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Clock is ticking on organized baseball
Majors and minors at crossroads
Good morning, all! I hope you had a terrific Thanksgiving in the USA and that all is well, wherever you are!
This is a significant week for major and minor league baseball. The clock is ticking on MLB clubs, which have until Dec. 2 to offer pre-arbitration and arbitration eligible players a contract for next season. Failure to do so will automatically make those players free agents. The sense is, because of baseball’s financial dubious state, many players will not be tendered contracts. That will set up a merry-go-around of big name players on the open market, suppressing big contracts.
Baseball commissioner Rob Manfred has repeatedly stated the game lost billions of dollars in 2020 because of the truncated season, due to Covid-19. Big league clubs have given the pink slips to hundreds of employees. The Phillies are the latest, laying off 80 employees during Thanksgiving week. Bill Madden writes in the Sunday New York Daily News that even with a vaccine, it is unlikely spring training for the 2021 campaign will not begin until late March or April. More than likely, a season of 130 games will begin in May.
Because there was no revenue sharing in 2020, clubs like the Tampa Bay Rays and Miami Marlins are in a worse financial plight. Here you have the small market Rays, winners of the American League pennant, unable to re-sign free agent pitcher Charlie Morton. Word is they have stars Blake Snell and Kevin Kiermaier up for trades. Expect few big free agent signings. Much to the chagrin of the players association, the owners have tightened their purse strings.
As for the minor leagues, now fully under control of MLB, the Boston Globe’s Peter Abraham reports the commissioner’s office is expected to announce its massive overhaul of the minor league structure in the next 7 to 10 days. That is when 40 minor league franchises are expected to be contracted and shifts in the affiliation of the existing clubs will become official. And even then, there is doubt as to when a minor league season will begin.
Bottom line is, organized professional baseball in the USA is at a crossroads, with this week a significant one in determining how the journey will proceed.
Lions have lost their roar
No surprise hear that the NFL’s Detroit Lions fired coach Matt Patricia and GM Bob Quinn on Saturday. In 2 1/2 seasons, Patricia coached the Lions to a 13-29-1 record. He took over for Jim Caldwell, who was fired, after leading the Lions to successive 9-7 campaigns. At least Patricia was smart enough to land a five-year deal, so he can expect a big settlement, or sit out and get paid for the remaining 2 1/2 years.
Team owner Sheila Ford Hamp told the media about Patricia’s dismissal:
“It clearly wasn’t working. We can’t hide our past, that’s for sure.”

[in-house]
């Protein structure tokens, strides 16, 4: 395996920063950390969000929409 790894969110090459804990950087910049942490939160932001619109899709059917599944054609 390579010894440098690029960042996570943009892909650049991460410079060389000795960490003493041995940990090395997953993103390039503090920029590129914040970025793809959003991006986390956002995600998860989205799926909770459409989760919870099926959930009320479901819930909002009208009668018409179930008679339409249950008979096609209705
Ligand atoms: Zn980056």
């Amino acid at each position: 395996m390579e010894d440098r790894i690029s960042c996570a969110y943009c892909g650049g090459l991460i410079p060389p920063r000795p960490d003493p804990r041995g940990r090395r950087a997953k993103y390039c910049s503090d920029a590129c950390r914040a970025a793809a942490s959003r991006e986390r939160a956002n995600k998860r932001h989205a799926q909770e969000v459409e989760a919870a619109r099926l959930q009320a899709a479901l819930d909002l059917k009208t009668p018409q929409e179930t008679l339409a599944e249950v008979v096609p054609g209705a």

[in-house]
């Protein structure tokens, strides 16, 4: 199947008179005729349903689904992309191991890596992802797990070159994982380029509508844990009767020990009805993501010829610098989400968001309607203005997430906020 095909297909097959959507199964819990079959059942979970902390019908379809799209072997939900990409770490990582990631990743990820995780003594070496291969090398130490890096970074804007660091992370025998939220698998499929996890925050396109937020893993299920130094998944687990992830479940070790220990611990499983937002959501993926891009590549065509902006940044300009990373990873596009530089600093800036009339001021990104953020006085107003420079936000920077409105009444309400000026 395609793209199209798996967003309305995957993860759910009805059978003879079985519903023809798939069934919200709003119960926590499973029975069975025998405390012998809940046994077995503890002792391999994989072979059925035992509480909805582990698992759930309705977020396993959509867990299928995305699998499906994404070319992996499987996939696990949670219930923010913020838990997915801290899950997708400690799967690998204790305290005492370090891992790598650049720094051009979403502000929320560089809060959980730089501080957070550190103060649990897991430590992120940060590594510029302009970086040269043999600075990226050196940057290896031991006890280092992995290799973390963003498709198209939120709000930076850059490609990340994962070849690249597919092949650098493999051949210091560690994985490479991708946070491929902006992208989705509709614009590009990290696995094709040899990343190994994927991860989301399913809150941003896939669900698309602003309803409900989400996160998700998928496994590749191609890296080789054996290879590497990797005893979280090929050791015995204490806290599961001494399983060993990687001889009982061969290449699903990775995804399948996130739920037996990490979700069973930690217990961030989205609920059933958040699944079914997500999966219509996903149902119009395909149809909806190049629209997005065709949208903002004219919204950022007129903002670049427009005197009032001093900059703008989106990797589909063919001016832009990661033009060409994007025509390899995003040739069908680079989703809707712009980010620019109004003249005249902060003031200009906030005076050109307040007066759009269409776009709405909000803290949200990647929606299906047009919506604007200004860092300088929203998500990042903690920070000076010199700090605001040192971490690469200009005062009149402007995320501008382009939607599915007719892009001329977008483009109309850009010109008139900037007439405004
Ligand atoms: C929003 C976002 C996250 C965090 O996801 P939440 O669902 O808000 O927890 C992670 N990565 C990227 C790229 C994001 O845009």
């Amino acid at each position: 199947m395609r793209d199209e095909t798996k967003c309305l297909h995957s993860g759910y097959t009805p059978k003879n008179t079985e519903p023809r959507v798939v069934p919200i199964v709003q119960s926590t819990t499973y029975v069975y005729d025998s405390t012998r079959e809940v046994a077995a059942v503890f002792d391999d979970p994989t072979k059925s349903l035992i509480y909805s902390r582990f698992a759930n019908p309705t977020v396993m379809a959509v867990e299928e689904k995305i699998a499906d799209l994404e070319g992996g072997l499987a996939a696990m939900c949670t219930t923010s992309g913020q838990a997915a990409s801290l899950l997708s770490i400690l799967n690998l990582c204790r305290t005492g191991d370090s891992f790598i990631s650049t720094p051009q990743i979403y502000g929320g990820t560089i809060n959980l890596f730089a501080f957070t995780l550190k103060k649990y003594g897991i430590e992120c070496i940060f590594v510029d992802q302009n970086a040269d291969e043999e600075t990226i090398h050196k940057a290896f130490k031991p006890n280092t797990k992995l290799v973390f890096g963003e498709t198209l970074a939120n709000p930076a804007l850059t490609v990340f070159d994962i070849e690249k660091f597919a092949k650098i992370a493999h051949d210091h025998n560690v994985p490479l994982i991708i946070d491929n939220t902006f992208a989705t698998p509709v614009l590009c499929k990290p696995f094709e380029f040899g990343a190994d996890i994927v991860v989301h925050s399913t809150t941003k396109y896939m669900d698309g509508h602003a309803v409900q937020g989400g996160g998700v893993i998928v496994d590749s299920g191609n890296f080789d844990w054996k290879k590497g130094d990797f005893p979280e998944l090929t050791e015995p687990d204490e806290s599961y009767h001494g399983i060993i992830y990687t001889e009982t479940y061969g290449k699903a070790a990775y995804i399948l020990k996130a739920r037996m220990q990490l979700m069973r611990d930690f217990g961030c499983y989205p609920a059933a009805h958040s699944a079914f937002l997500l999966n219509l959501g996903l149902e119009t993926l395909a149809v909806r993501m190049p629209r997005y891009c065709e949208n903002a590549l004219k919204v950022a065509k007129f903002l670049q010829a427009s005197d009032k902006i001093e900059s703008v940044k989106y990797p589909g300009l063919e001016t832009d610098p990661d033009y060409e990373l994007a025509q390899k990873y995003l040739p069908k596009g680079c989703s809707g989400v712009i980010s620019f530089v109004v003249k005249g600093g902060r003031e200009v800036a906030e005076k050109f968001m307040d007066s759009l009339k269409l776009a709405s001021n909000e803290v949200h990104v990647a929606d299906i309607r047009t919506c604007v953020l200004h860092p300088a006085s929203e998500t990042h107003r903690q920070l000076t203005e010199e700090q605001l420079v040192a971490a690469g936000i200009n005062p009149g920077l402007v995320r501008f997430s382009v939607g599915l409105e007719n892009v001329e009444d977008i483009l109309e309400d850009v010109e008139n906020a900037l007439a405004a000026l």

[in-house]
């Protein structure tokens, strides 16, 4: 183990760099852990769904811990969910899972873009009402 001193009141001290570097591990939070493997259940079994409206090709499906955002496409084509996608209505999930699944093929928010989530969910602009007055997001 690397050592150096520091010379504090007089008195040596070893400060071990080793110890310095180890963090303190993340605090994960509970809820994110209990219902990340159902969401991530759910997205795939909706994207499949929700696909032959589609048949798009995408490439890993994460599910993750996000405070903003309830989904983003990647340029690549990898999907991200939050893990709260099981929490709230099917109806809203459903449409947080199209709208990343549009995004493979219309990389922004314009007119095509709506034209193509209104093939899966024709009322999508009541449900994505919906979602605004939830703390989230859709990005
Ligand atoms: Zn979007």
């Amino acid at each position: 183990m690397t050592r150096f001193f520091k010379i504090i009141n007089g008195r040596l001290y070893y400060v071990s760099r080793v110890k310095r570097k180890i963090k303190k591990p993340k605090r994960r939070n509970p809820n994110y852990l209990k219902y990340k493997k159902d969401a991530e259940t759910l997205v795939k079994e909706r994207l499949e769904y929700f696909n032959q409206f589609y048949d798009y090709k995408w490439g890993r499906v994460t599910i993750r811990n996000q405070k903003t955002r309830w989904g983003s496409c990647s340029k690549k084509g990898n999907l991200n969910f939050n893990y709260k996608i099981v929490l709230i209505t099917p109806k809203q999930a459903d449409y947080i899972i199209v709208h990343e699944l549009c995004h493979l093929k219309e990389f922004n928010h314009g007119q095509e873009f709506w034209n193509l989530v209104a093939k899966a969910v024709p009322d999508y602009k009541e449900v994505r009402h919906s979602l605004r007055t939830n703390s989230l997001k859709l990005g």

So another Bill Belichick protege - Patricia was once a defensive coordinator with the Patriots - has fallen by the wayside. Do not be shocked if he ends up back in New England next season.
Meanwhile, what is an interesting note to me is how unsuccessful the Lions have been in more than six decades. In 1957, they won the NFL title. Since then, they have won just one post season game, on Jan. 5, 1992.
I would not be surprised if Detroit makes a big splash with its next hire. Expect the name of Michigan coach Jim Harbaugh to surface. But even in Michigan, that may not be a big enough name to satisfy the frustrated fan base.
Covid causing football to fumble
It seems the wheels are coming off the cart for college and pro football, because of Covid-19. As I wrote in a prior newsletter, I have been unenthusiastic about following the college football season, because of its chaotic schedule, due to postponed and canceled games. For example, Ohio State’s game vs. Illinois was canceled on Saturday and now there is word the Ohio State vs. Michigan game is in jeopardy. The Buckeyes may not play enough games to qualify for the post season. The Virginia at Florida St. game was also postponed. The list, it seems, is endless.
Meanwhile, the NFL continues to walk a tightrope. The Ravens-Steelers game, slated for Thanksgiving night, has been postponed twice. Now they will try to give it a go on Tuesday. Meanwhile, because of stringent restrictions put in place in certain California counties, the 49ers cannot play another home game until at least Dec. 21. That will impact two games. There is a chance the Niners could play home games at either the Oakland Coliseum or the San Francisco Giants baseball park.
The entire landscape is becoming a mess, placing the television-driven NFL and CFB in a quandary. I do not know about the college game, but you can expect the NFL to strongly consider going to a bubble, especially for the post season, before too long.
When Mel, Mickey and Whitey went to the track
While doing my usual surfing the other day, I stumbled upon an interesting television ad, involving Mickey Mantle, Whitey Ford and the “Voice of the Yankees,” Mel Allen. I was able to turn it into a video for one of my You Tube channels. Enjoy, and as always thank you for subscribing to the newsletter. -SPORTSCASTER DAN